Off the beaten track -
Letheringham’s historic water mill site on the Deben near Wickham Market is Suffolk’s multi-award-winning place to relax and recharge for people and their pooches. Words: Lindsay Want
Soaking up the Suffolk sunshine in the deliciously relaxing company of unrushed coffee and croissants, Mike and Cynthia simply couldn’t feel more comfortable down at the mill by the lazy loops of the Deben. “Our home in Chelmsford is just an hour’s drive,” starts Cynthia. “But it seems like a million miles away,” nishes Mike. Letheringham Mill may have only been opening its gates to self-catering guests for a couple of years, but this lost-in-time, lost-in-the-countryside site has already somehow acquired itself quite a following. This delighted couple are enjoying their ninth stay.
There’s a pause – and paws in fact, as rambling resident Labradoodle, amber, puts her nose above the table parapet to see if there’s a green light to gather any crumbs. She’s disappointed, but this week’s lady of the house clearly is not. “It’s so beautiful here, in all the seasons,” she enthuses.
But as pinch-me-I-must-be-dreaming as all this may feel, Letheringham Mill couldn’t be more real in many ways. What is truly from the land of make-believe, is how a forgotten almost feudal backwater of fast-deteriorating, yet precious Suffolk history could be transformed within a matter of months into one of england’s of cially most welcoming and quite outstanding places to stay. Recently presented with the Visitengland ROSe (Recognition Of Service excellence), you’d expect such an award to be a sign of true love and its labours.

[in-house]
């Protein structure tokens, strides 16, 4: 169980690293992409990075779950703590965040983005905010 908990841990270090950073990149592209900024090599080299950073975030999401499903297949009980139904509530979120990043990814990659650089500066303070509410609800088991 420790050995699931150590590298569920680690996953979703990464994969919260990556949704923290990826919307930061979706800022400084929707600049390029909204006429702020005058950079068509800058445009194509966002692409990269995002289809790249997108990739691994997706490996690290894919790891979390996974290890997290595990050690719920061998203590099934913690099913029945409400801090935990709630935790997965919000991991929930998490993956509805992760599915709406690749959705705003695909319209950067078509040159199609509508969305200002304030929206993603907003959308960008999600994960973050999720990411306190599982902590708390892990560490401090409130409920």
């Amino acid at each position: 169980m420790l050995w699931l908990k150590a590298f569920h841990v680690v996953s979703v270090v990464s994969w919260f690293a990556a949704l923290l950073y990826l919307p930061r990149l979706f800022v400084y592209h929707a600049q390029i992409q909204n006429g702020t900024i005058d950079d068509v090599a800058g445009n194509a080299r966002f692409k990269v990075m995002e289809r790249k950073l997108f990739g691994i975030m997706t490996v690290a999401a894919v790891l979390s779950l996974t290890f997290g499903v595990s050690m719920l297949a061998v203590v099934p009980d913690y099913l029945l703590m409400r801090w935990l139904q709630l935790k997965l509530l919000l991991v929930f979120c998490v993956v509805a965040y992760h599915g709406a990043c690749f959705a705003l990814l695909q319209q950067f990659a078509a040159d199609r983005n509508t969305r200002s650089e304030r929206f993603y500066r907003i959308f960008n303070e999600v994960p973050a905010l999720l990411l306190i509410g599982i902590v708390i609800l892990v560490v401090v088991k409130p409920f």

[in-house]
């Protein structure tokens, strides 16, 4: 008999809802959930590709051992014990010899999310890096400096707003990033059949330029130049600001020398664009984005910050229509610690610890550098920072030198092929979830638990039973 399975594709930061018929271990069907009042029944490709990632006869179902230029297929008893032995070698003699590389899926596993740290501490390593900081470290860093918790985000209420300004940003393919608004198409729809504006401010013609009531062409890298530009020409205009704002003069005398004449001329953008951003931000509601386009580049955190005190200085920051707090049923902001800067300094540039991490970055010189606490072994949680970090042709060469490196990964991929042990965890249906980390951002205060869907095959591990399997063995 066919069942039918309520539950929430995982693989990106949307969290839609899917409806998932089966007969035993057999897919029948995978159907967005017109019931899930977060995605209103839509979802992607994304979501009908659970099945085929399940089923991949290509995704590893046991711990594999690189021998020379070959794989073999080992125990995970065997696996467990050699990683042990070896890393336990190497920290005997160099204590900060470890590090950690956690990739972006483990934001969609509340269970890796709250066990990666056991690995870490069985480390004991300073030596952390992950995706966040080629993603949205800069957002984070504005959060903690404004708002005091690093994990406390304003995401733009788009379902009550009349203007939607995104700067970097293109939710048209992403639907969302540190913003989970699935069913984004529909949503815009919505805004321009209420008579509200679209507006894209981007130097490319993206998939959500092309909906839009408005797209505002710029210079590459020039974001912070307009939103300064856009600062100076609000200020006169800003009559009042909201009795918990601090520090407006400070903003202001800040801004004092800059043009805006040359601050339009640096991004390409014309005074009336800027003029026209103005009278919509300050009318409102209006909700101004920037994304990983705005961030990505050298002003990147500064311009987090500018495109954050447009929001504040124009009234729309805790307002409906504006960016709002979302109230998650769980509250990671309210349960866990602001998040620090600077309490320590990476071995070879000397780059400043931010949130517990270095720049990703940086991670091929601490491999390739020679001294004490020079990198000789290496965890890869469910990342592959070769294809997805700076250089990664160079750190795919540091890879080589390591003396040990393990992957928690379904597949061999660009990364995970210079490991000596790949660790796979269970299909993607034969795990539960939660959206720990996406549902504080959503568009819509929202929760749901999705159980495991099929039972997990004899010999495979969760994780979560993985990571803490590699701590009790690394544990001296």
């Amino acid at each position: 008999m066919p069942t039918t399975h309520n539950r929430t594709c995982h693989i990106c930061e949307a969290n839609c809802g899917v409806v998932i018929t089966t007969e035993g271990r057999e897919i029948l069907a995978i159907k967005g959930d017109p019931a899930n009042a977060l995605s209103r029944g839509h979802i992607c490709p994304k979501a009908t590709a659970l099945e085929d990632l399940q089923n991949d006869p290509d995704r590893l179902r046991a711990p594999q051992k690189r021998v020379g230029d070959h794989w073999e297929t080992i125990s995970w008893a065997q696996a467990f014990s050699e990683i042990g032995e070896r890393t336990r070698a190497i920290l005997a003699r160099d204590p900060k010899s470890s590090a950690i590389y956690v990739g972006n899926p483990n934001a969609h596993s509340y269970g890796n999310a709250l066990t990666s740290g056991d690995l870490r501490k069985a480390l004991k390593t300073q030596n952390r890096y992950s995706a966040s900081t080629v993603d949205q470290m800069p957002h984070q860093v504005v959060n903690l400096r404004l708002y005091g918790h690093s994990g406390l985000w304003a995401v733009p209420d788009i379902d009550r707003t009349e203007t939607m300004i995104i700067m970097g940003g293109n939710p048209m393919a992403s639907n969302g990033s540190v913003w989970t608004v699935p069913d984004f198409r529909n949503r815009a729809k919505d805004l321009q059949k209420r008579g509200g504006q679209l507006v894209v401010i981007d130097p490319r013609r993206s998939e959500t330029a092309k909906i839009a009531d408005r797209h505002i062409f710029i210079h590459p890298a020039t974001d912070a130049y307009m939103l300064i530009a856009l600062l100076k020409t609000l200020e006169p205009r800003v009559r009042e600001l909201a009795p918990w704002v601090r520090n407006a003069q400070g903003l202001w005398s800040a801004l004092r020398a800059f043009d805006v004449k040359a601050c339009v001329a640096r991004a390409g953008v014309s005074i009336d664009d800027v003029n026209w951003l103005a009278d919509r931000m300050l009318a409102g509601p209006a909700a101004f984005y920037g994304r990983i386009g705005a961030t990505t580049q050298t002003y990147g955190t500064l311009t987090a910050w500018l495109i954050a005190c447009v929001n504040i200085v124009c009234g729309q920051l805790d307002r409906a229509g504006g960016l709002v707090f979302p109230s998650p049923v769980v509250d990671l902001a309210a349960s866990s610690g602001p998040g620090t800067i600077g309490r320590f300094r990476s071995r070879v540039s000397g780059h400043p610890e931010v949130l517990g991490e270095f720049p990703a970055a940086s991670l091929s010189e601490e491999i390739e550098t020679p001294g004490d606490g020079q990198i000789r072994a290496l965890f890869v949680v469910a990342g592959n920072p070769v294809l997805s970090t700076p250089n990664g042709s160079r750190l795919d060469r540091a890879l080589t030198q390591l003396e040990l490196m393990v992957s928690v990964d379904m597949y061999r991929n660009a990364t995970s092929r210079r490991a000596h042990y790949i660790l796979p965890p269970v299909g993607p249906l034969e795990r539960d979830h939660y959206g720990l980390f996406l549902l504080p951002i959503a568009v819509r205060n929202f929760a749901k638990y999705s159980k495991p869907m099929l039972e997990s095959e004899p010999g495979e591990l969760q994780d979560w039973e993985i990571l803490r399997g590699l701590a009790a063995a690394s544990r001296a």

“Richard wanted to do a project when he retired,” explains Jacqui Gooding. With Devon and Cornwall deemed too wet, and Dorset, Wiltshire and Somerset dismissed as too far from the all-important London theatre- x, attention turned to Suffolk, familiar territory, as it happened for Richard, a Saxmundham lad made more than good, who found himself heading up London Luton and London City airports in advance of his retirement. “Suffolk is very special,” he shares thoughtfully. ”That moment on the a12 when you cross the Stour, it’s like going through a shutter. The whole pace of life changes.“
With mention of a mill on the site in the Domesday Book, the bones of poor murdered 17th century miller John Bullard remembered on a plaque planted in the beautiful formal borders, with weird-looking, medicinal toothwort still feeding off the cricket bat willows down in the misty grove, and a massive moated farmstead and medieval barns bordering as backdrop, there’s every evidence that these are ancient lands reaching out with a real sense of belonging. But when Jacqui and Richard took up the time-honoured gauntlet in 2013, the mill’s collection of buildings were more than just dog-eared. Converting, designing and furnishing each property individually to demanding standards and always with a keen and clever eye for detail, it wasn’t just her human guests that Jacqui wanted welcome with real home comforts. “Most places which label themselves
Letheringham Mill offers high quality, truly dog-friendly accommodation in a beautiful setting